Posted by: christinajclark | 28/07/2009

Natchitoches, Louisiana – Meat Pies and Then Some

When we travel, we take along the book “1,000 Places to See Before You Die in the USA and Canada.” It may seem like a touristy thing to do, but for us, it works really well sometimes. Like when we found Natchitoches.

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Usually as we’re driving along I’ll pull out the book and look through the listings for the state we are in and see what sounds interesting or what will be along the way. As I paged through Louisiana I saw Natchitoches and it went something like this –

“There’s this town in the book that sounds cool but I don’t know how to say it and we just drove past a sign that said it is coming up. I think we should stop.” Robert, always up for adventure said ok and exited when I pointed out the correct exit. Neither of us had a clue how to say the name of the town at all.

As we drove along the streets looking for a good stopping place, we saw beautifully landscaped yards, not prim and proper landscaping but lush, almost tropical plants and lots of vines trailing along intricate wrought iron railings. We found a place to park on a side street (we were towing the camper) and set off to explore. We had Daisy on her leash so we tag-teamed going into stores so someone could always stay outside with her. The main street is just cute and has the balconies and wrought iron of New Orleans without the bars and beads of Bourbon Street getting in the way. Natchitoches is Louisiana’s oldest town and that rich history is apparent all over the buildings. And with the main street right along the river it’s just a beautiful place to hang out. It feels relaxing, even when there’s some hustle and bustle about.

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Robert just walked around taking pictures of every interesting building that he saw and I enjoyed popping in and out of some cute shops. I enjoyed the Louisiana Purchase store full of Louisiana made goods and Louisiana-themed goods. They also made their own pralines, fudge and ice cream. Include some ice cream mixed with some of the homemade fudge or some of the pralines that is just the best. I didn’t really care that is was barely 10am, I ate some anyway! We walked around just enjoying looking at all the historic buildings for awhile and then headed over for some of the famous Natchitoches meat pies.

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I again stumbled at the name – obviously those High School French classes didn’t stick – but the locals all know Lasyone’s – at 622 Second Street – is the place to go so they can get you there even if you butcher the name as I did. Let me tell you. Those meat pies were GOOD. We only made one mistake. Lasyone’s is apparently a dine-in type restaurant so when Robert went in asking for two meat pies to go it took a little bit to get our order. There was a little garden next door between the restaurant and a museum with some benches that were a perfect place to eat. We couldn’t dine in since we had Daisy along but it all worked out. The pies had the tastiest outer dough that was fried to a crisp. And inside the meat was flavorful and well spiced and had a perfect texture. It was ground meat – beef I’m assuming – and all almost completely uniform in size, no awkward chunks or anything. And the filling was juicy but not greasy. It was seriously good. I found a recipe online for these, but I haven’t tried it yet so I can’t tell you if it is as good as the original. We did bring home a spice packet to make some but haven’t had time to try it yet either.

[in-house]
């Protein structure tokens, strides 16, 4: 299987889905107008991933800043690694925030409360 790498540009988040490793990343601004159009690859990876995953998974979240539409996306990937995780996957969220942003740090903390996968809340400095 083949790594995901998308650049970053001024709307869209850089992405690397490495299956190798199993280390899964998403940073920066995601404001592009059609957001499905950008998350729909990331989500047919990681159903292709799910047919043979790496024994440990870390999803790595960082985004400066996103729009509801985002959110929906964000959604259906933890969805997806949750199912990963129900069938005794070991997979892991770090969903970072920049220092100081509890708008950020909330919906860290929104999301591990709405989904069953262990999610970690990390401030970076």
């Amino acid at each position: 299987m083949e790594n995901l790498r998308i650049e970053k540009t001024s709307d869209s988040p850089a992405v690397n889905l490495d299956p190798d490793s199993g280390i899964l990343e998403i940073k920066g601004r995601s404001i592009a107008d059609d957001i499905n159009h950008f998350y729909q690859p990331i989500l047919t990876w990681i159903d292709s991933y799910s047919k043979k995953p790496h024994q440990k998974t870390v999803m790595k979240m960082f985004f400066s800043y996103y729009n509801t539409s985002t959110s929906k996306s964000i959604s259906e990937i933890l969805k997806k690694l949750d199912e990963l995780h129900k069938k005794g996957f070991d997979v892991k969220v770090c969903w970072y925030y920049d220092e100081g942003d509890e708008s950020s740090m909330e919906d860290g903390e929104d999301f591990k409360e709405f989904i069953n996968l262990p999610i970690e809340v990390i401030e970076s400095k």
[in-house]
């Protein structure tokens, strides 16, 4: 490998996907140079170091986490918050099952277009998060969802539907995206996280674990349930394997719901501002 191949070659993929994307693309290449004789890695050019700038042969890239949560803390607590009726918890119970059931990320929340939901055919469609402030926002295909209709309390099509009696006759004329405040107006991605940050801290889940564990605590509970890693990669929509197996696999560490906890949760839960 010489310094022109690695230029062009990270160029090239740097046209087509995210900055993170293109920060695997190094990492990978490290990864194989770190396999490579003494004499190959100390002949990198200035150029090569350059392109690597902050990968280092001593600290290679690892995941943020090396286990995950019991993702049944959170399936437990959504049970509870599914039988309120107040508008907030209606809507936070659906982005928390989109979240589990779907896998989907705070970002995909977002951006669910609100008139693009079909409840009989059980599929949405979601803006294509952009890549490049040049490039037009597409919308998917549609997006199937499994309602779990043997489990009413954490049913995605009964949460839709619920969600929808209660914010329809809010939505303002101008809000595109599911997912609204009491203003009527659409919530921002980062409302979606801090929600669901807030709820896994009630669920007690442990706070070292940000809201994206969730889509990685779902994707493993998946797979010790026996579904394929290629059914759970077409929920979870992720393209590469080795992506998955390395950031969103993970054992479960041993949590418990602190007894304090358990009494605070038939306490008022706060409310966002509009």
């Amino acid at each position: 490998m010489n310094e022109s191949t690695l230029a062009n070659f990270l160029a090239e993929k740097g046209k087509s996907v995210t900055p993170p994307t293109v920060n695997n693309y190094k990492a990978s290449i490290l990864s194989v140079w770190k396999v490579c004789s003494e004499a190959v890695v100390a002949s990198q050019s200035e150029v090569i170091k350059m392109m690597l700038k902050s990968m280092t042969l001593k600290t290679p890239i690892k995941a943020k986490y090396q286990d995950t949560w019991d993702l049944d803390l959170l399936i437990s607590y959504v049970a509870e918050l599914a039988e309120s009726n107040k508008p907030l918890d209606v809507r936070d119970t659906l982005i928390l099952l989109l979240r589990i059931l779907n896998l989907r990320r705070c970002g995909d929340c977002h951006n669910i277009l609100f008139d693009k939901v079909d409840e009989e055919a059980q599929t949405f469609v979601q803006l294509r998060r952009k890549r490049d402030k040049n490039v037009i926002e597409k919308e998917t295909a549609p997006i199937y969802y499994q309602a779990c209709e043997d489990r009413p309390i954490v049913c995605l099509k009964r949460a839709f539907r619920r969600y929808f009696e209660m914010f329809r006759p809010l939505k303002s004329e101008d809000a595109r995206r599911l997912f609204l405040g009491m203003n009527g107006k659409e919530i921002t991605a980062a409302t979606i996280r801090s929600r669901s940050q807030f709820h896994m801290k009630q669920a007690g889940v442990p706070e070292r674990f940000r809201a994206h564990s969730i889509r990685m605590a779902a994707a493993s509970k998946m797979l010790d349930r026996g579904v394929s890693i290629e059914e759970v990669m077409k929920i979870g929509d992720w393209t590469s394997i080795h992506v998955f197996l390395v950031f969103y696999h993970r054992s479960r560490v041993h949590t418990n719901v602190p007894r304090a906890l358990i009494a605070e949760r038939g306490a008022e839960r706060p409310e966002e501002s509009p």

Natchitoches is where the movie Steel Magnolias was filmed and you can take Steel Magnolias tours and such, but that isn’t really our thing so we didn’t even look into it. It would be the perfect town to escape to for a nice weekend in a bed and breakfast. A little shopping, walking by the river, maybe seeing some of the nearby plantations, eating some meat pies and maybe even taking a horse-drawn carriage ride. It’s the kind of town where that feels right. It would make a perfect romantic getaway, or a great history trip. I don’t think kids would hate it, but young kids might get a bit bored if they aren’t used to the shopping, walking, looking at buildings thing.

Away from the town in the rural area you can visit several plantations. We didn’t have time to do much more than just a quick look at a few of them, but it is definitely on our list of things to revisit. I’m thinking a B&B, late fall with some plantation tours might be just the thing. And if you go, it’s called Nack-i-tish. At least, I think that’s right.



  1. Enjoyed your post. Where we live a few miles down the Cane River to the south, there is a lady who makes meat pies (Ma’s Meat Pies). She calls them Cajun Meat Pies. They are spicier than Natchitoches Meat Pies. If you come back to Natchitoches this Fall, Barbara and I will show you the plantations and all the things on the Lower Cane River. Then there are the stories and they are wonderful. We love to share them.

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